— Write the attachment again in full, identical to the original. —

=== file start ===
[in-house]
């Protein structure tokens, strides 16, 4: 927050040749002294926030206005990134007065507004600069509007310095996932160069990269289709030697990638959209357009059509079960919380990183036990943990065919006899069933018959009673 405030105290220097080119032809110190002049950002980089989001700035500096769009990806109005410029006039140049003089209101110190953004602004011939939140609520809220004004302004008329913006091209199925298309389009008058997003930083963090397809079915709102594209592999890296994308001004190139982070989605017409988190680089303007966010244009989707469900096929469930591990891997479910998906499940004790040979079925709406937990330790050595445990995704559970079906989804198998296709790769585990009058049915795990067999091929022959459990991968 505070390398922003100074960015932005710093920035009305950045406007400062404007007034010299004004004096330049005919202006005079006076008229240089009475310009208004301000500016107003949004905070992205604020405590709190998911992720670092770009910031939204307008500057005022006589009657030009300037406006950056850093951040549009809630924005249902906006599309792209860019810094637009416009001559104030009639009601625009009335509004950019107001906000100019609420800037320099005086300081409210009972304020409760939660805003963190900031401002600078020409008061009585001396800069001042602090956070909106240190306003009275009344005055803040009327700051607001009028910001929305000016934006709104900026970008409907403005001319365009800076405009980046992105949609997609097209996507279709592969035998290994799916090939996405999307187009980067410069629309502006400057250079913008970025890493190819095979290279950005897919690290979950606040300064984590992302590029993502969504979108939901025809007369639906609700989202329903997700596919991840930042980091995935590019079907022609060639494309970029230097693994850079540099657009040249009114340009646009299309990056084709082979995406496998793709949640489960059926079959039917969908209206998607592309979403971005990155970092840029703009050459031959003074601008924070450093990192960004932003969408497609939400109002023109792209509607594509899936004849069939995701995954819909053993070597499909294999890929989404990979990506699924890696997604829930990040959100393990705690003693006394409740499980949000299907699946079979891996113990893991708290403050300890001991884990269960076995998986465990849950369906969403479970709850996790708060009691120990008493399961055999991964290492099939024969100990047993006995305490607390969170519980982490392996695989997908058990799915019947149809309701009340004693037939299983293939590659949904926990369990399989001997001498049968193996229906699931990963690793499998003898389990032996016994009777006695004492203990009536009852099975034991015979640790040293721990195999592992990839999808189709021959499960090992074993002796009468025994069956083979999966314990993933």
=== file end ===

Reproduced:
[in-house]
């Protein structure tokens, strides 16, 4: 927050040749002294926030206005990134007065507004600069509007310095996932160069990269289709030697990638959209357009059509079960919380990183036990943990065919006899069933018959009673 405030105290220097080119032809110190002049950002980089989001700035500096769009990806109005410029006039140049003089209101110190953004602004011939939140609520809220004004302004008329913006091209199925298309389009008058997003930083963090397809079915709102594209592999890296994308001004190139982070989605017409988190680089303007966010244009989707469900096929469930591990891997479910998906499940004790040979079925709406937990330790050595445990995704559970079906989804198998296709790769585990009058049915795990067999091929022959459990991968 505070390398922003100074960015932005710093920035009305950045406007400062404007007034010299004004004096330049005919202006005079006076008229240089009475310009208004301000500016107003949004905070992205604020405590709190998911992720670092770009910031939204307008500057005022006589009657030009300037406006950056850093951040549009809630924005249902906006599309792209860019810094637009416009001559104030009639009601625009009335509004950019107001906000100019609420800037320099005086300081409210009972304020409760939660805003963190900031401002600078020409008061009585001396800069001042602090956070909106240190306003009275009344005055803040009327700051607001009028910001929305000016934006709104900026970008409907403005001319365009800076405009980046992105949609997609097209996507279709592969035998290994799916090939996405999307187009980067410069629309502006400057250079913008970025890493190819095979290279950005897919690290979950606040300064984590992302590029993502969504979108939901025809007369639906609700989202329903997700596919991840930042980091995935590019079907022609060639494309970029230097693994850079540099657009040249009114340009646009299309990056084709082979995406496998793709949640489960059926079959039917969908209206998607592309979403971005990155970092840029703009050459031959003074601008924070450093990192960004932003969408497609939400109002023109792209509607594509899936004849069939995701995954819909053993070597499909294999890929989404990979990506699924890696997604829930990040959100393990705690003693006394409740499980949000299907699946079979891996113990893991708290403050300890001991884990269960076995998986465990849950369906969403479970709850996790708060009691120990008493399961055999991964290492099939024969100990047993006995305490607390969170519980982490392996695989997908058990799915019947149809309701009340004693037939299983293939590659949904926990369990399989001997001498049968193996229906699931990963690793499998003898389990032996016994009777006695004492203990009536009852099975034991015979640790040293721990195999592992990839999808189709021959499960090992074993002796009468025994069956083979999966314990993933």